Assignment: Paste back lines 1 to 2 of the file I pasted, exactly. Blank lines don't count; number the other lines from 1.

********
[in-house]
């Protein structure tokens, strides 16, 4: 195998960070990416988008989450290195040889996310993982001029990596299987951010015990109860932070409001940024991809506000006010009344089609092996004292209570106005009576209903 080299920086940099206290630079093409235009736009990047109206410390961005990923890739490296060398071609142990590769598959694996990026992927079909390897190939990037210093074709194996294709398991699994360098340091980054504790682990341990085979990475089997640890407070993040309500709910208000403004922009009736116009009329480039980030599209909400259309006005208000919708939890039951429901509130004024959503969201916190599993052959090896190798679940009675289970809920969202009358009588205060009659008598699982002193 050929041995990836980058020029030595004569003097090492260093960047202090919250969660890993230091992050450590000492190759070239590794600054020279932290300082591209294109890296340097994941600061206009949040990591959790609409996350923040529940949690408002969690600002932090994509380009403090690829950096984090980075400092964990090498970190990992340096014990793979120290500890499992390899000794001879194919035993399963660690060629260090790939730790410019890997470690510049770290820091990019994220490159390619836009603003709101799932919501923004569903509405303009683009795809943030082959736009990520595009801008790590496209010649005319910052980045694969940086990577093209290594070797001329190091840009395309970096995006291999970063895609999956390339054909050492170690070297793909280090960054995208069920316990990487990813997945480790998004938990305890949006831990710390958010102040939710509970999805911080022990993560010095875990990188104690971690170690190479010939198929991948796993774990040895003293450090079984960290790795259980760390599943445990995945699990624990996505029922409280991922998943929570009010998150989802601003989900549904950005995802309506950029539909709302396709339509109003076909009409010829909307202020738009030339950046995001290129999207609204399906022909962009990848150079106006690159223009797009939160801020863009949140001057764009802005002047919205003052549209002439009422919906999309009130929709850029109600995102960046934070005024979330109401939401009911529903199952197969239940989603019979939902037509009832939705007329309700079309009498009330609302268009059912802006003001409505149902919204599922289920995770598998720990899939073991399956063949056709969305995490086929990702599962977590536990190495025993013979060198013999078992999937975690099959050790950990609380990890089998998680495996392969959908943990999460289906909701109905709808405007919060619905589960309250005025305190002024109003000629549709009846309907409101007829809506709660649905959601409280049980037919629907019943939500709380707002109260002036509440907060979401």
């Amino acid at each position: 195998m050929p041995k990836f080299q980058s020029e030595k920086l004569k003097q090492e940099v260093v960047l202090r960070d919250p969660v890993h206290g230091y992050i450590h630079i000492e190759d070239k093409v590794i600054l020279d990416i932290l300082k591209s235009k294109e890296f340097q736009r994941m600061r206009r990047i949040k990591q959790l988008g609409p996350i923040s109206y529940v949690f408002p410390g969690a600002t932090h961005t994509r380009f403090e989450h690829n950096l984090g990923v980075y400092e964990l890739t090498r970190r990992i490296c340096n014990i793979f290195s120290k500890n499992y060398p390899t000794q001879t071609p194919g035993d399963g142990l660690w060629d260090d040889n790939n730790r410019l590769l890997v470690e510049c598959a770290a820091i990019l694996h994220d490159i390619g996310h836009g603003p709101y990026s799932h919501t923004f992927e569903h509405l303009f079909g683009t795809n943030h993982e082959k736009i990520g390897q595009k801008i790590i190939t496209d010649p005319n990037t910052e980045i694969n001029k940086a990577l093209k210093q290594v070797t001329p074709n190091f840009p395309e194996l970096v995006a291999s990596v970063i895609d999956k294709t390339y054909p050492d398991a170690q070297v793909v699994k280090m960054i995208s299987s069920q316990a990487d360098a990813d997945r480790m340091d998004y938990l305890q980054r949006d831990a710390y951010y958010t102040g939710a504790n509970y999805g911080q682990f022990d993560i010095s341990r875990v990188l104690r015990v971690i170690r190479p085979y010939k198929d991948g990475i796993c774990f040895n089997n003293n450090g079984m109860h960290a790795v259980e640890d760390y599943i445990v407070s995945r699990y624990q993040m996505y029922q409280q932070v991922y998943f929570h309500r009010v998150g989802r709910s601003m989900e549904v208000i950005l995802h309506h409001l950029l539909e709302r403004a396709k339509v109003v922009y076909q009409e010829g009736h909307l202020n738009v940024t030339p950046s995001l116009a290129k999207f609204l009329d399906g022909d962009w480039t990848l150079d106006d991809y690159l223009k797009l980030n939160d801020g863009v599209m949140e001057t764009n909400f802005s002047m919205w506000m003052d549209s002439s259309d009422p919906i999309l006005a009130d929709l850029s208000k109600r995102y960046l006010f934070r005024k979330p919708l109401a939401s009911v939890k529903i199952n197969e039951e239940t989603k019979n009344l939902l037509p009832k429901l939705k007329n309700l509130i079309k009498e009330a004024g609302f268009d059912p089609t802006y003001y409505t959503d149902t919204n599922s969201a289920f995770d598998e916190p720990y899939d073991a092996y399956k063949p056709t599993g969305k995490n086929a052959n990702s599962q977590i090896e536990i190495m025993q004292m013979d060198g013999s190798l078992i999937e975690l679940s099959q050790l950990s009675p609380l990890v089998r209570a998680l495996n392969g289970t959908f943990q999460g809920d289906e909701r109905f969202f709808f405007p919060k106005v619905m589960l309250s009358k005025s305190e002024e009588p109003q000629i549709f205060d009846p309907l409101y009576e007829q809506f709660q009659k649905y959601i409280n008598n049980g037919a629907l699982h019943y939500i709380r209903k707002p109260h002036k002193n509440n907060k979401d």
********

[in-house]
């Protein structure tokens, strides 16, 4: 195998960070990416988008989450290195040889996310993982001029990596299987951010015990109860932070409001940024991809506000006010009344089609092996004292209570106005009576209903 080299920086940099206290630079093409235009736009990047109206410390961005990923890739490296060398071609142990590769598959694996990026992927079909390897190939990037210093074709194996294709398991699994360098340091980054504790682990341990085979990475089997640890407070993040309500709910208000403004922009009736116009009329480039980030599209909400259309006005208000919708939890039951429901509130004024959503969201916190599993052959090896190798679940009675289970809920969202009358009588205060009659008598699982002193 050929041995990836980058020029030595004569003097090492260093960047202090919250969660890993230091992050450590000492190759070239590794600054020279932290300082591209294109890296340097994941600061206009949040990591959790609409996350923040529940949690408002969690600002932090994509380009403090690829950096984090980075400092964990090498970190990992340096014990793979120290500890499992390899000794001879194919035993399963660690060629260090790939730790410019890997470690510049770290820091990019994220490159390619836009603003709101799932919501923004569903509405303009683009795809943030082959736009990520595009801008790590496209010649005319910052980045694969940086990577093209290594070797001329190091840009395309970096995006291999970063895609999956390339054909050492170690070297793909280090960054995208069920316990990487990813997945480790998004938990305890949006831990710390958010102040939710509970999805911080022990993560010095875990990188104690971690170690190479010939198929991948796993774990040895003293450090079984960290790795259980760390599943445990995945699990624990996505029922409280991922998943929570009010998150989802601003989900549904950005995802309506950029539909709302396709339509109003076909009409010829909307202020738009030339950046995001290129999207609204399906022909962009990848150079106006690159223009797009939160801020863009949140001057764009802005002047919205003052549209002439009422919906999309009130929709850029109600995102960046934070005024979330109401939401009911529903199952197969239940989603019979939902037509009832939705007329309700079309009498009330609302268009059912802006003001409505149902919204599922289920995770598998720990899939073991399956063949056709969305995490086929990702599962977590536990190495025993013979060198013999078992999937975690099959050790950990609380990890089998998680495996392969959908943990999460289906909701109905709808405007919060619905589960309250005025305190002024109003000629549709009846309907409101007829809506709660649905959601409280049980037919629907019943939500709380707002109260002036509440907060979401």